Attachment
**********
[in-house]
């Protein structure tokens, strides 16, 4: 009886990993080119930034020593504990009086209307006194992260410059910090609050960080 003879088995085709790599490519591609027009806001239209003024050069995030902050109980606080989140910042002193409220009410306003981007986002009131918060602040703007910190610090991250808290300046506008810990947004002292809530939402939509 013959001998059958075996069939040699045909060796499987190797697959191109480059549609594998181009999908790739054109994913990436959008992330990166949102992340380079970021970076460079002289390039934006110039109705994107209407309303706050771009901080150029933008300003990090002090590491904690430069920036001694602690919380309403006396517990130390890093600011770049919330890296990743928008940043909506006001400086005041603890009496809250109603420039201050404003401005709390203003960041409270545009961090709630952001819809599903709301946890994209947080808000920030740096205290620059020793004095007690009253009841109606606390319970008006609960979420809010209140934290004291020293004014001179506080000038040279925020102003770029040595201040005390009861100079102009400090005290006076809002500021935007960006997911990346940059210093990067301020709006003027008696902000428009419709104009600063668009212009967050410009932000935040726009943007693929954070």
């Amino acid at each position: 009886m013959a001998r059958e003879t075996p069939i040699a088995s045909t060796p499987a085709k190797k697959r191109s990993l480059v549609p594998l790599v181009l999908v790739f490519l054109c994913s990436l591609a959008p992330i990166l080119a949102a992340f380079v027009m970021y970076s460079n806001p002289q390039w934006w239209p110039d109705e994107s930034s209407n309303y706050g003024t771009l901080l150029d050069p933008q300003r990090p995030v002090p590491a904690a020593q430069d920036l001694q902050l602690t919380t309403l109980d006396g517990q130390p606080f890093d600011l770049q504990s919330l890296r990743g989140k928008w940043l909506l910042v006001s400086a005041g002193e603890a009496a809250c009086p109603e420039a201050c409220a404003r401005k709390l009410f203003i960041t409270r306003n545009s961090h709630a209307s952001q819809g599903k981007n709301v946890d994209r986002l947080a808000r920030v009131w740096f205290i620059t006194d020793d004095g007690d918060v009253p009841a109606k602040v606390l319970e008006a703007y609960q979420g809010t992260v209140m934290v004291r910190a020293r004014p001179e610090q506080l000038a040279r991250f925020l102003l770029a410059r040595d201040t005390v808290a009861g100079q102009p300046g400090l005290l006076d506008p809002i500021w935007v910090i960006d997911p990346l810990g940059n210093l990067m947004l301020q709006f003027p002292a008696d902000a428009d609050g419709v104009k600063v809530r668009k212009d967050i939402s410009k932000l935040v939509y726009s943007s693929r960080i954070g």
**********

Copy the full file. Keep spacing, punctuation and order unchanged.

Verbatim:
[in-house]
């Protein structure tokens, strides 16, 4: 009886990993080119930034020593504990009086209307006194992260410059910090609050960080 003879088995085709790599490519591609027009806001239209003024050069995030902050109980606080989140910042002193409220009410306003981007986002009131918060602040703007910190610090991250808290300046506008810990947004002292809530939402939509 013959001998059958075996069939040699045909060796499987190797697959191109480059549609594998181009999908790739054109994913990436959008992330990166949102992340380079970021970076460079002289390039934006110039109705994107209407309303706050771009901080150029933008300003990090002090590491904690430069920036001694602690919380309403006396517990130390890093600011770049919330890296990743928008940043909506006001400086005041603890009496809250109603420039201050404003401005709390203003960041409270545009961090709630952001819809599903709301946890994209947080808000920030740096205290620059020793004095007690009253009841109606606390319970008006609960979420809010209140934290004291020293004014001179506080000038040279925020102003770029040595201040005390009861100079102009400090005290006076809002500021935007960006997911990346940059210093990067301020709006003027008696902000428009419709104009600063668009212009967050410009932000935040726009943007693929954070």
């Amino acid at each position: 009886m013959a001998r059958e003879t075996p069939i040699a088995s045909t060796p499987a085709k190797k697959r191109s990993l480059v549609p594998l790599v181009l999908v790739f490519l054109c994913s990436l591609a959008p992330i990166l080119a949102a992340f380079v027009m970021y970076s460079n806001p002289q390039w934006w239209p110039d109705e994107s930034s209407n309303y706050g003024t771009l901080l150029d050069p933008q300003r990090p995030v002090p590491a904690a020593q430069d920036l001694q902050l602690t919380t309403l109980d006396g517990q130390p606080f890093d600011l770049q504990s919330l890296r990743g989140k928008w940043l909506l910042v006001s400086a005041g002193e603890a009496a809250c009086p109603e420039a201050c409220a404003r401005k709390l009410f203003i960041t409270r306003n545009s961090h709630a209307s952001q819809g599903k981007n709301v946890d994209r986002l947080a808000r920030v009131w740096f205290i620059t006194d020793d004095g007690d918060v009253p009841a109606k602040v606390l319970e008006a703007y609960q979420g809010t992260v209140m934290v004291r910190a020293r004014p001179e610090q506080l000038a040279r991250f925020l102003l770029a410059r040595d201040t005390v808290a009861g100079q102009p300046g400090l005290l006076d506008p809002i500021w935007v910090i960006d997911p990346l810990g940059n210093l990067m947004l301020q709006f003027p002292a008696d902000a428009d609050g419709v104009k600063v809530r668009k212009d967050i939402s410009k932000l935040v939509y726009s943007s693929r960080i954070g």